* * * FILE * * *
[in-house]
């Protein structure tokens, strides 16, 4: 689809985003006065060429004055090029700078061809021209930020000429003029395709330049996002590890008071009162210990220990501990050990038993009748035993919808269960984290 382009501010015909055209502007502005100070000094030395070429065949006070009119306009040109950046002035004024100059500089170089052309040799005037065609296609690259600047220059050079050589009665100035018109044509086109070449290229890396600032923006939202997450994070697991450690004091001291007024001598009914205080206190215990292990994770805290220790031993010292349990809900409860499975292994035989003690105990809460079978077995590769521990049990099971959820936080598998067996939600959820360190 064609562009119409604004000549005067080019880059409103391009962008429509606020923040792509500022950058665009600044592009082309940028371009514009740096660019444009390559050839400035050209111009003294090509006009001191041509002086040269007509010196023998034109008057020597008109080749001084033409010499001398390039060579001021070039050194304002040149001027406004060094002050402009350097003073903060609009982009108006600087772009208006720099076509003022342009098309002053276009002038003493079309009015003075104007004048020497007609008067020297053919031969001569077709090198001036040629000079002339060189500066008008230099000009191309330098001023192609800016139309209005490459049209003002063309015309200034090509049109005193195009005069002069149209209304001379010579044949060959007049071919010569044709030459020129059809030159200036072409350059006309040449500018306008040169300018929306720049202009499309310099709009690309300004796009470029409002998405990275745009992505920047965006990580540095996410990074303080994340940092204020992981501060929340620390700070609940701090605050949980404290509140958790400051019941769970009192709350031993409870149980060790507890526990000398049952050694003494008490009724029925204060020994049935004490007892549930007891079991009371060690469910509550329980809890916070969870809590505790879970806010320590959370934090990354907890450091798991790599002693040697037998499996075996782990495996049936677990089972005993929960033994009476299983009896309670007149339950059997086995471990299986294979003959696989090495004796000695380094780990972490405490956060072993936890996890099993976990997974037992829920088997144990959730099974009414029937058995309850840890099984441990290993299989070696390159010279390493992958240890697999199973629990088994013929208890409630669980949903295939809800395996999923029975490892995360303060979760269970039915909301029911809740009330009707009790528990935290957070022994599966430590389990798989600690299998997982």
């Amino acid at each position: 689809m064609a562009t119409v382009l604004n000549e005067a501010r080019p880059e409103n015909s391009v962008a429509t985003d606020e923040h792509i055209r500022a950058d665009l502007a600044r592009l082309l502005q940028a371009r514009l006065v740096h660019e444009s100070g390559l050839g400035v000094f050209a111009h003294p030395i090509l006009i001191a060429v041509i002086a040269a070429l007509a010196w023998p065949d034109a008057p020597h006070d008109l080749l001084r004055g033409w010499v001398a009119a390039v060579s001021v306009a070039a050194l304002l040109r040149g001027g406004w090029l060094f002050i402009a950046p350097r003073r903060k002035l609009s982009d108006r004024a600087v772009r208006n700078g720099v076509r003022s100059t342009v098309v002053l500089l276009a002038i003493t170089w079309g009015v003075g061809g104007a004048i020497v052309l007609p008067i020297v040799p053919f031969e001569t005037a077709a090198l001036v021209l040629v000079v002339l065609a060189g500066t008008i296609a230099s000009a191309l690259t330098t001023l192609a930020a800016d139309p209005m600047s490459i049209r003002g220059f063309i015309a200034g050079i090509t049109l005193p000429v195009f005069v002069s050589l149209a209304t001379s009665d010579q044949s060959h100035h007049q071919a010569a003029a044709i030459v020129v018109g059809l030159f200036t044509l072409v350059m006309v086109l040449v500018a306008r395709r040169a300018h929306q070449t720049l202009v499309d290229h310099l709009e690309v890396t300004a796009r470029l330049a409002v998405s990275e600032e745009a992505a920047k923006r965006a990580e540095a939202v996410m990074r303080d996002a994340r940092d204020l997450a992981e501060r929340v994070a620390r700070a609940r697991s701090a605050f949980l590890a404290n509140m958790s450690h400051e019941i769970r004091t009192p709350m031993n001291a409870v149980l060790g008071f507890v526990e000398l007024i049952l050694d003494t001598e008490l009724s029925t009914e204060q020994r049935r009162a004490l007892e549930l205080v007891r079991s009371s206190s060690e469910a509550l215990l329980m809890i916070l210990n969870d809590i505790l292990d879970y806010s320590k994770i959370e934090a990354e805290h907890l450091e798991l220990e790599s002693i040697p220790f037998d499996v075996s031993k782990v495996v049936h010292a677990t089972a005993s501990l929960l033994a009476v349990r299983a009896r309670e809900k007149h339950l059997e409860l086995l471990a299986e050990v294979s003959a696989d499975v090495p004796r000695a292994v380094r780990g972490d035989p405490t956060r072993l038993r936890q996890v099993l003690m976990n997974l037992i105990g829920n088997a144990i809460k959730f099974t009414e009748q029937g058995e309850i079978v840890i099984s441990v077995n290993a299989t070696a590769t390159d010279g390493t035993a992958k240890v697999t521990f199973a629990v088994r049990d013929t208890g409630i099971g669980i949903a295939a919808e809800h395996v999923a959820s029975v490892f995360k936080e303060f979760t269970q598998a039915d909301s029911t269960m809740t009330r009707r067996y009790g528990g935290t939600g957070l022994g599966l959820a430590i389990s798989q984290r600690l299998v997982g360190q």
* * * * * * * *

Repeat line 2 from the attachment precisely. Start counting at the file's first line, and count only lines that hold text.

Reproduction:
């Protein structure tokens, strides 16, 4: 689809985003006065060429004055090029700078061809021209930020000429003029395709330049996002590890008071009162210990220990501990050990038993009748035993919808269960984290 382009501010015909055209502007502005100070000094030395070429065949006070009119306009040109950046002035004024100059500089170089052309040799005037065609296609690259600047220059050079050589009665100035018109044509086109070449290229890396600032923006939202997450994070697991450690004091001291007024001598009914205080206190215990292990994770805290220790031993010292349990809900409860499975292994035989003690105990809460079978077995590769521990049990099971959820936080598998067996939600959820360190 064609562009119409604004000549005067080019880059409103391009962008429509606020923040792509500022950058665009600044592009082309940028371009514009740096660019444009390559050839400035050209111009003294090509006009001191041509002086040269007509010196023998034109008057020597008109080749001084033409010499001398390039060579001021070039050194304002040149001027406004060094002050402009350097003073903060609009982009108006600087772009208006720099076509003022342009098309002053276009002038003493079309009015003075104007004048020497007609008067020297053919031969001569077709090198001036040629000079002339060189500066008008230099000009191309330098001023192609800016139309209005490459049209003002063309015309200034090509049109005193195009005069002069149209209304001379010579044949060959007049071919010569044709030459020129059809030159200036072409350059006309040449500018306008040169300018929306720049202009499309310099709009690309300004796009470029409002998405990275745009992505920047965006990580540095996410990074303080994340940092204020992981501060929340620390700070609940701090605050949980404290509140958790400051019941769970009192709350031993409870149980060790507890526990000398049952050694003494008490009724029925204060020994049935004490007892549930007891079991009371060690469910509550329980809890916070969870809590505790879970806010320590959370934090990354907890450091798991790599002693040697037998499996075996782990495996049936677990089972005993929960033994009476299983009896309670007149339950059997086995471990299986294979003959696989090495004796000695380094780990972490405490956060072993936890996890099993976990997974037992829920088997144990959730099974009414029937058995309850840890099984441990290993299989070696390159010279390493992958240890697999199973629990088994013929208890409630669980949903295939809800395996999923029975490892995360303060979760269970039915909301029911809740009330009707009790528990935290957070022994599966430590389990798989600690299998997982």